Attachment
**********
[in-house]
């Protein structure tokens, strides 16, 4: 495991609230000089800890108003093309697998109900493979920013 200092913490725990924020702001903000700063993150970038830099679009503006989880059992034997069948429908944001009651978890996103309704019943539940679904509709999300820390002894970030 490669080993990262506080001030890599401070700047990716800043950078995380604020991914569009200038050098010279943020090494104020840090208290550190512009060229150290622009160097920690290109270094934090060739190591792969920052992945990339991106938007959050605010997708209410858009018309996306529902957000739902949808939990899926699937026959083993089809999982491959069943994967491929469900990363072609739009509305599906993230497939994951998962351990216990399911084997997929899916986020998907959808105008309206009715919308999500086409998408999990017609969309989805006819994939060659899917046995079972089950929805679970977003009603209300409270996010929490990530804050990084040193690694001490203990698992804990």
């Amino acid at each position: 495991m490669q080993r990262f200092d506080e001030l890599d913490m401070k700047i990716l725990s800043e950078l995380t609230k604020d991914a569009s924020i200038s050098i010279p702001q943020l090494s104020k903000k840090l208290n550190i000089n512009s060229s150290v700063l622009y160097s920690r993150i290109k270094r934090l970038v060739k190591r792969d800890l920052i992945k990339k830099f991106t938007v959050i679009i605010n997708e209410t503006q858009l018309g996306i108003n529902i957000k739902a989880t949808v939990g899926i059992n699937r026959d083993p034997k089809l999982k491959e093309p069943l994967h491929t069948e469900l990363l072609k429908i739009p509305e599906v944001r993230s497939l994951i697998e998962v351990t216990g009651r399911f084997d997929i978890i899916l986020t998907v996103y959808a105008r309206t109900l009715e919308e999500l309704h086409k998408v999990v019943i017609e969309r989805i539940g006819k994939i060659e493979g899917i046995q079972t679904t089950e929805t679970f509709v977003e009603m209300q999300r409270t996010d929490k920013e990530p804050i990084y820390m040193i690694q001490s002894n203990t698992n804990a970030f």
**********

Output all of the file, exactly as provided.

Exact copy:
[in-house]
């Protein structure tokens, strides 16, 4: 495991609230000089800890108003093309697998109900493979920013 200092913490725990924020702001903000700063993150970038830099679009503006989880059992034997069948429908944001009651978890996103309704019943539940679904509709999300820390002894970030 490669080993990262506080001030890599401070700047990716800043950078995380604020991914569009200038050098010279943020090494104020840090208290550190512009060229150290622009160097920690290109270094934090060739190591792969920052992945990339991106938007959050605010997708209410858009018309996306529902957000739902949808939990899926699937026959083993089809999982491959069943994967491929469900990363072609739009509305599906993230497939994951998962351990216990399911084997997929899916986020998907959808105008309206009715919308999500086409998408999990017609969309989805006819994939060659899917046995079972089950929805679970977003009603209300409270996010929490990530804050990084040193690694001490203990698992804990």
């Amino acid at each position: 495991m490669q080993r990262f200092d506080e001030l890599d913490m401070k700047i990716l725990s800043e950078l995380t609230k604020d991914a569009s924020i200038s050098i010279p702001q943020l090494s104020k903000k840090l208290n550190i000089n512009s060229s150290v700063l622009y160097s920690r993150i290109k270094r934090l970038v060739k190591r792969d800890l920052i992945k990339k830099f991106t938007v959050i679009i605010n997708e209410t503006q858009l018309g996306i108003n529902i957000k739902a989880t949808v939990g899926i059992n699937r026959d083993p034997k089809l999982k491959e093309p069943l994967h491929t069948e469900l990363l072609k429908i739009p509305e599906v944001r993230s497939l994951i697998e998962v351990t216990g009651r399911f084997d997929i978890i899916l986020t998907v996103y959808a105008r309206t109900l009715e919308e999500l309704h086409k998408v999990v019943i017609e969309r989805i539940g006819k994939i060659e493979g899917i046995q079972t679904t089950e929805t679970f509709v977003e009603m209300q999300r409270t996010d929490k920013e990530p804050i990084y820390m040193i690694q001490s002894n203990t698992n804990a970030f």